There are many more serious problems in the world today, but for my money the truly absurd protest of the Friends for a Nonviolent World has to head the list of S%#t Goin’ On this month. FNW was protesting the Minnesota Twins’ plan to hand out a five thousand G.I. Joe action figures to kids attending the game yesterday, as part of the Twins’ “Armed Forces Appreciation Day.” Joined by the local chapter of “Veterans for Peace,” the “Friends” protested what they said was a promotion of war.
The Twins’ terrible offense was a decision to hand out “Duke,” the “calm and determined battlefield commander of the G.I. Joe Team,” to kids attending the game. Seeking not to offend the sensibilities of the Aunt Pittypats of Minneapolis, the Twins configured Duke without his usual sidearm. (Note to the Twins: next time, don’t pull your punches. I’m sure if you ask politely, the nice people at Hasbro would be pleased to make a “Curtis LeMay, ‘Bomb ’em back into the Stone Age'” action figure for you, complete with the characteristic cigar clenched firmly in ol’ Curt’s teeth. Come to think of it, why not include a real stogie for Dad?) Oh, never mind. The Minnesota madness is only a small part of this week’s action.
Moqtada al Sadr — aka Mookie, as the terrorist Shia cleric is known to our guys — is clinging to his shrinking power in Najaf. After saying that he’d keep fighting the “illegal” new Iraqi government, Mookie took a look around and said he was planning only peaceful resistance. Which means that he and his people are only waiting for shipments of arms and ammo from Iran before they kick off the next round of violence. Dealing with him, and getting cooperation of the principal Shia clergyman, Ali al-Sistani, will be one measure of the progress the new government makes toward stabilizing Iraq. Northward, our guys are redefining the term, “safe house.” Over the past two weeks, terrorist “safe houses” in Fallujah have been on the receiving end of some American air power. Those strikes are less significant, though, than the continued flow of terrorists and arms into Iraq from Syria and Iran.
As I wrote ‘way back in March 2003, many of the top figures in Saddam’s regime, including members of this family, fled to the sanctuary of Baathist Syria. With them, they took billions looted from Iraq, and that money now is available to them in Syrian banks. (For all we know, it’s invested in the Paris stock exchange.) Now even the New York Times is saying that some of Saddam’s family members are operating from Syria, under the protection of Bashar Assad’s regime. The list includes Hussein Kamal, Fatiq al Majid and Izzadin al-Majid, three of Saddam’s relatives and former members of his regime’s inner circle. They are sending money, arms, and people into Iraq. Moreover they are almost certainly — through Syrian military and intelligence channels — guiding or even commanding terrorist operations in Iraq. Why the devil we don’t do anything about this is quite beyond me. Removing Syria’s terrorist regime has to be very high on our “to do” list.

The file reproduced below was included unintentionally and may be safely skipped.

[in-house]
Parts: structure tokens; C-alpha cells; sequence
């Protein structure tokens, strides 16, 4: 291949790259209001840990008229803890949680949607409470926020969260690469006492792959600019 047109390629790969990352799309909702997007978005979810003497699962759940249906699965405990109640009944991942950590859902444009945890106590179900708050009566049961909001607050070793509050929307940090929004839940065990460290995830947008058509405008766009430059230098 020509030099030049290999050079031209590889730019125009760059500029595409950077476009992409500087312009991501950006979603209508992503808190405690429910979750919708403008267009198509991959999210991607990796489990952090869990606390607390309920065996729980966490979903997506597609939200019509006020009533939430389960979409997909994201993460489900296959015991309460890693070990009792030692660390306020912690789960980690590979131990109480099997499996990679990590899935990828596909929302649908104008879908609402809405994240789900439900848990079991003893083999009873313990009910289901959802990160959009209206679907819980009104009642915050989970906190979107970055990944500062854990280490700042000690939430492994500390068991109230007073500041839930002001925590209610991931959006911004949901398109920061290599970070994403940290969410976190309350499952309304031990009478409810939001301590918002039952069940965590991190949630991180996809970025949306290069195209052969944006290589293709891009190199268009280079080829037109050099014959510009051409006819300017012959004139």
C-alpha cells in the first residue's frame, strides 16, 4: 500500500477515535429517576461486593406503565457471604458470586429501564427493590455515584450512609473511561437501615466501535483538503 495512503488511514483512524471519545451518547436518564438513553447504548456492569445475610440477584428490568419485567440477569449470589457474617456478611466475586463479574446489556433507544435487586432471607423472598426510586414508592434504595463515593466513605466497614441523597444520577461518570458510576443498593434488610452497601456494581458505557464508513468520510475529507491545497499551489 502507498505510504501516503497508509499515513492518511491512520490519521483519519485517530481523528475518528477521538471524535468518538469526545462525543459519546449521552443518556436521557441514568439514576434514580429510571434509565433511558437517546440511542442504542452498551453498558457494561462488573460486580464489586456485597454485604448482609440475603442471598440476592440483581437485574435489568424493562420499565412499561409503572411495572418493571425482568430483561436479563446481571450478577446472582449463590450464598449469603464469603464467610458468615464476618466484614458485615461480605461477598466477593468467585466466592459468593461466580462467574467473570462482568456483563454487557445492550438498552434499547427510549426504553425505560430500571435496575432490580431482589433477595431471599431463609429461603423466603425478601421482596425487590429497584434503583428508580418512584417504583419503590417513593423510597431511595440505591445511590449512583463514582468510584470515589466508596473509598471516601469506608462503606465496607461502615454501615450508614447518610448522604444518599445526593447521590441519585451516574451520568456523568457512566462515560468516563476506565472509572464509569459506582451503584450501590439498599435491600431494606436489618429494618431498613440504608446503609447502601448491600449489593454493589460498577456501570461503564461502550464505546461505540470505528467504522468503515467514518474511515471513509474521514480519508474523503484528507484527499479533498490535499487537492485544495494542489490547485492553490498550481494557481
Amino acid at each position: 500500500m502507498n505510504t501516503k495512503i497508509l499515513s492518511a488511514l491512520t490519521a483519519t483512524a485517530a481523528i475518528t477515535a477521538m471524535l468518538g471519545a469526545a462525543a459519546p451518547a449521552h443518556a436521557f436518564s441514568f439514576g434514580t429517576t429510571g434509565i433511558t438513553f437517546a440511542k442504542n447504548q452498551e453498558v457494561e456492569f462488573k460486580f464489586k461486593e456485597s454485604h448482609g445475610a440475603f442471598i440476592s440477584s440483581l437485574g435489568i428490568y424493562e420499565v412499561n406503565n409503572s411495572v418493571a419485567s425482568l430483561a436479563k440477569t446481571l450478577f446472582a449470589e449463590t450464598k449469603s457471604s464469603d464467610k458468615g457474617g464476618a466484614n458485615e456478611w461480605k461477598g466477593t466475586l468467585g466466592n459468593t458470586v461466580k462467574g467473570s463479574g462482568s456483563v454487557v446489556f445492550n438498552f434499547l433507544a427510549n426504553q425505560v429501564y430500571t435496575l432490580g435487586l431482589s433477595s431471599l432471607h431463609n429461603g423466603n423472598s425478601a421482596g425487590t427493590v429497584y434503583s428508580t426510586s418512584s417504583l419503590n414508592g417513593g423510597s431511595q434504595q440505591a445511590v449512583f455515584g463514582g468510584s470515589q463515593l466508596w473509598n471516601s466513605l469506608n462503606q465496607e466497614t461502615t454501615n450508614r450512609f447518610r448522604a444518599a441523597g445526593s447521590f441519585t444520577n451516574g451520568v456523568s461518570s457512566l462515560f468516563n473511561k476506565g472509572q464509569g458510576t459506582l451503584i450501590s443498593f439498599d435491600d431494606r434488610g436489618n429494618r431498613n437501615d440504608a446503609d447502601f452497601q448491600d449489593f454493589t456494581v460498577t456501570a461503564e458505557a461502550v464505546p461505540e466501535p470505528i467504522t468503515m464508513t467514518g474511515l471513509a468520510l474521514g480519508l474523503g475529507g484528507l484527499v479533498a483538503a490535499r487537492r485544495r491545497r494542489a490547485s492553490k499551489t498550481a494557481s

Just because someone somewhere may yet not understand this, let’s review: it’s not possible for Iraq to be secure, democratic, and finally free unless and until the threats from Syria and Iran are removed. Even without Iraq as a concern, terrorism continues so long as the mullahs run Iran and the Baathists run Syria. Period.
IT’S PRETTY CLEAR THAT Mr. Bush isn’t going to press for any other significant action in the war against the terrorists before the election. Neither the terrorists nor the nations that support them will suffer more of what they should before November, unless there is another significant terrorist attack here. If that happens, all bets are off.
Meanwhile, the media is falling into the terrorists’ trap, talking endlessly about the fate of Marine Cpl. Wassef Ali Hassoun, who has fallen into terrorists’ hands and may be beheaded like Nick Berg and others before him. Wassoun was AWOL from his unit, and then captured by another one of those different-name-a-day terrorist cells, this one calling itself “Ansar al-Sunna.” At this writing, al-Jazeera (all Jihad, all the time television) is reporting that Hassoun is still alive and is being kept safe because he has promised not to return to his unit. Another report says he has been released unharmed.
What happens next is not what the terrorists — or some of our people — seem to think. Though the media may be for a time, America won’t be consumed with a drama of Hassoun’s captivity, release or murder. Yes, his fate is as important as the fate of any American soldier. But his captivity will not slow or stop our military from doing what it’s supposed to do in Iraq or anywhere else. If he is murdered brutally, like Americans Nick Berg, Danny Pearl and Keith Maupin, we will condemn the murderers and vow to punish them. While our resolve will not be affected by what happens to Hassoun, others’ will be. If he is released without much harm, nothing will change whether he deserts or returns to his unit. But if he is murdered, that’s another matter.
There is always a grim resolve among Marines engaged in battle. And for all their discipline and training, there will be a determination to exact a price for Hassoun’s murder. A Marine is a Marine, until proven otherwise. Whether he was AWOL or not, whether he intends to come back or not, terrorists everywhere — those who may be responsible for his fate, or any others who come across his brothers — will be much less likely to ever see the inside of Guantanamo or Abu Ghraib. You say paybacks are hell? Tell it to the Marines. They invented it.
TAS Contributing Editor Jed Babbin is the author of Inside the Asylum: Why the U.N. and Old Europe Are Worse Than You Think, just out from Regnery Publishing.
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